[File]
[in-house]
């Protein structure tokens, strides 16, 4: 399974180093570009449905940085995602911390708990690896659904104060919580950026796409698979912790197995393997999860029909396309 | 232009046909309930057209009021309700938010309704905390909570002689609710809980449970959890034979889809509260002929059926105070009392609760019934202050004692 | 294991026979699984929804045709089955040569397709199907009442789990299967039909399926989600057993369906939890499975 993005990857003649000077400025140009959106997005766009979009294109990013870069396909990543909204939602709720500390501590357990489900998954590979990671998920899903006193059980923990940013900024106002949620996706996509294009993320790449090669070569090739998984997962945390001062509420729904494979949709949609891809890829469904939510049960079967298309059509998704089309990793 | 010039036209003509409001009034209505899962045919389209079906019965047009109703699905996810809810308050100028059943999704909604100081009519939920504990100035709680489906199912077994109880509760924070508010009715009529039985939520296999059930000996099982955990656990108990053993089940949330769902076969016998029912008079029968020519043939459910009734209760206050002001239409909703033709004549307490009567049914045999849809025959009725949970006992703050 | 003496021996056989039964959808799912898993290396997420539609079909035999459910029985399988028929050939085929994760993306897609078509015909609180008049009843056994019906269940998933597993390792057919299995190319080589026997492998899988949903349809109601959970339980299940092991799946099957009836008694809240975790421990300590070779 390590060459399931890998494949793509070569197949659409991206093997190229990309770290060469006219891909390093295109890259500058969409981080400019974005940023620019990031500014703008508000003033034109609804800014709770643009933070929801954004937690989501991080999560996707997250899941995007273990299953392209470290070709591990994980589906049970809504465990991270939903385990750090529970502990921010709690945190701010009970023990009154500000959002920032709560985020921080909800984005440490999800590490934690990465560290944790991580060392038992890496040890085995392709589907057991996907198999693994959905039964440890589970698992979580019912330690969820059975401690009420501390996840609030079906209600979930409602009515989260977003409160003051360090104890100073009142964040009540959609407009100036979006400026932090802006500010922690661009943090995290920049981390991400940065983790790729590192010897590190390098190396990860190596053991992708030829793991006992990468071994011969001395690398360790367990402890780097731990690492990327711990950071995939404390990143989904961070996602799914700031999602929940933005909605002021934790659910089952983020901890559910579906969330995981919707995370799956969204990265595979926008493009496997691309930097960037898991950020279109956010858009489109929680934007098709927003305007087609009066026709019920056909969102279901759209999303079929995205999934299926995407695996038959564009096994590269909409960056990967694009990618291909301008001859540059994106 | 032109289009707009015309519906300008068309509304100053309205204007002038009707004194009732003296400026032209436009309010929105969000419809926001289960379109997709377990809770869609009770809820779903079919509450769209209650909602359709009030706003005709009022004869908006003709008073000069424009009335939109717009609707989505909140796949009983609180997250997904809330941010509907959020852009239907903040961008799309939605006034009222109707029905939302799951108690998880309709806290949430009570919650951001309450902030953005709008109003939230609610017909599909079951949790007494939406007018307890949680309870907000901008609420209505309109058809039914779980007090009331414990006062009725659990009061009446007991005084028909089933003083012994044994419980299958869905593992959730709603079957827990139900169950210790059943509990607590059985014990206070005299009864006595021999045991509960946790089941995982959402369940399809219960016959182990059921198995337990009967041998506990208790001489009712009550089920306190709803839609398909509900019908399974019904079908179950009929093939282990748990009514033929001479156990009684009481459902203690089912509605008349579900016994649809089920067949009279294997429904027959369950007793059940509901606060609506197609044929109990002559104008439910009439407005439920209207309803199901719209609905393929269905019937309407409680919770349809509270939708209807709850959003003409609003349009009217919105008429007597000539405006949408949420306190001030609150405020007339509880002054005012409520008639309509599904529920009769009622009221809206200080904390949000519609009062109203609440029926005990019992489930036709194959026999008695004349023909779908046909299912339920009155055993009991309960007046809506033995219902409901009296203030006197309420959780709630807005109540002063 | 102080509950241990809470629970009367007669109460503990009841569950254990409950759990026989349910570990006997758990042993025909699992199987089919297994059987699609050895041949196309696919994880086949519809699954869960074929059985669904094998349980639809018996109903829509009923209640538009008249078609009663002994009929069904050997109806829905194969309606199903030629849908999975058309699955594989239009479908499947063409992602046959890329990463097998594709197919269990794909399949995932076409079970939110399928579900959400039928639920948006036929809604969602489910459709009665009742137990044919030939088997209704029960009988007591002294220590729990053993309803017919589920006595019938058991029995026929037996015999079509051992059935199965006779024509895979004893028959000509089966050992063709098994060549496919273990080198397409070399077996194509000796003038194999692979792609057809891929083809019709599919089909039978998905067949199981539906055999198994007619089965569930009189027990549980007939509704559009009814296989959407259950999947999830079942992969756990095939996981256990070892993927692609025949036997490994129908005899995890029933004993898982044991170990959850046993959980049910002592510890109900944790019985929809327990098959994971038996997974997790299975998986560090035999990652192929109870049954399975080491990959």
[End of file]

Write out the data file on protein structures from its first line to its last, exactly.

[in-house]
């Protein structure tokens, strides 16, 4: 399974180093570009449905940085995602911390708990690896659904104060919580950026796409698979912790197995393997999860029909396309 | 232009046909309930057209009021309700938010309704905390909570002689609710809980449970959890034979889809509260002929059926105070009392609760019934202050004692 | 294991026979699984929804045709089955040569397709199907009442789990299967039909399926989600057993369906939890499975 993005990857003649000077400025140009959106997005766009979009294109990013870069396909990543909204939602709720500390501590357990489900998954590979990671998920899903006193059980923990940013900024106002949620996706996509294009993320790449090669070569090739998984997962945390001062509420729904494979949709949609891809890829469904939510049960079967298309059509998704089309990793 | 010039036209003509409001009034209505899962045919389209079906019965047009109703699905996810809810308050100028059943999704909604100081009519939920504990100035709680489906199912077994109880509760924070508010009715009529039985939520296999059930000996099982955990656990108990053993089940949330769902076969016998029912008079029968020519043939459910009734209760206050002001239409909703033709004549307490009567049914045999849809025959009725949970006992703050 | 003496021996056989039964959808799912898993290396997420539609079909035999459910029985399988028929050939085929994760993306897609078509015909609180008049009843056994019906269940998933597993390792057919299995190319080589026997492998899988949903349809109601959970339980299940092991799946099957009836008694809240975790421990300590070779 390590060459399931890998494949793509070569197949659409991206093997190229990309770290060469006219891909390093295109890259500058969409981080400019974005940023620019990031500014703008508000003033034109609804800014709770643009933070929801954004937690989501991080999560996707997250899941995007273990299953392209470290070709591990994980589906049970809504465990991270939903385990750090529970502990921010709690945190701010009970023990009154500000959002920032709560985020921080909800984005440490999800590490934690990465560290944790991580060392038992890496040890085995392709589907057991996907198999693994959905039964440890589970698992979580019912330690969820059975401690009420501390996840609030079906209600979930409602009515989260977003409160003051360090104890100073009142964040009540959609407009100036979006400026932090802006500010922690661009943090995290920049981390991400940065983790790729590192010897590190390098190396990860190596053991992708030829793991006992990468071994011969001395690398360790367990402890780097731990690492990327711990950071995939404390990143989904961070996602799914700031999602929940933005909605002021934790659910089952983020901890559910579906969330995981919707995370799956969204990265595979926008493009496997691309930097960037898991950020279109956010858009489109929680934007098709927003305007087609009066026709019920056909969102279901759209999303079929995205999934299926995407695996038959564009096994590269909409960056990967694009990618291909301008001859540059994106 | 032109289009707009015309519906300008068309509304100053309205204007002038009707004194009732003296400026032209436009309010929105969000419809926001289960379109997709377990809770869609009770809820779903079919509450769209209650909602359709009030706003005709009022004869908006003709008073000069424009009335939109717009609707989505909140796949009983609180997250997904809330941010509907959020852009239907903040961008799309939605006034009222109707029905939302799951108690998880309709806290949430009570919650951001309450902030953005709008109003939230609610017909599909079951949790007494939406007018307890949680309870907000901008609420209505309109058809039914779980007090009331414990006062009725659990009061009446007991005084028909089933003083012994044994419980299958869905593992959730709603079957827990139900169950210790059943509990607590059985014990206070005299009864006595021999045991509960946790089941995982959402369940399809219960016959182990059921198995337990009967041998506990208790001489009712009550089920306190709803839609398909509900019908399974019904079908179950009929093939282990748990009514033929001479156990009684009481459902203690089912509605008349579900016994649809089920067949009279294997429904027959369950007793059940509901606060609506197609044929109990002559104008439910009439407005439920209207309803199901719209609905393929269905019937309407409680919770349809509270939708209807709850959003003409609003349009009217919105008429007597000539405006949408949420306190001030609150405020007339509880002054005012409520008639309509599904529920009769009622009221809206200080904390949000519609009062109203609440029926005990019992489930036709194959026999008695004349023909779908046909299912339920009155055993009991309960007046809506033995219902409901009296203030006197309420959780709630807005109540002063 | 102080509950241990809470629970009367007669109460503990009841569950254990409950759990026989349910570990006997758990042993025909699992199987089919297994059987699609050895041949196309696919994880086949519809699954869960074929059985669904094998349980639809018996109903829509009923209640538009008249078609009663002994009929069904050997109806829905194969309606199903030629849908999975058309699955594989239009479908499947063409992602046959890329990463097998594709197919269990794909399949995932076409079970939110399928579900959400039928639920948006036929809604969602489910459709009665009742137990044919030939088997209704029960009988007591002294220590729990053993309803017919589920006595019938058991029995026929037996015999079509051992059935199965006779024509895979004893028959000509089966050992063709098994060549496919273990080198397409070399077996194509000796003038194999692979792609057809891929083809019709599919089909039978998905067949199981539906055999198994007619089965569930009189027990549980007939509704559009009814296989959407259950999947999830079942992969756990095939996981256990070892993927692609025949036997490994129908005899995890029933004993898982044991170990959850046993959980049910002592510890109900944790019985929809327990098959994971038996997974997790299975998986560090035999990652192929109870049954399975080491990959």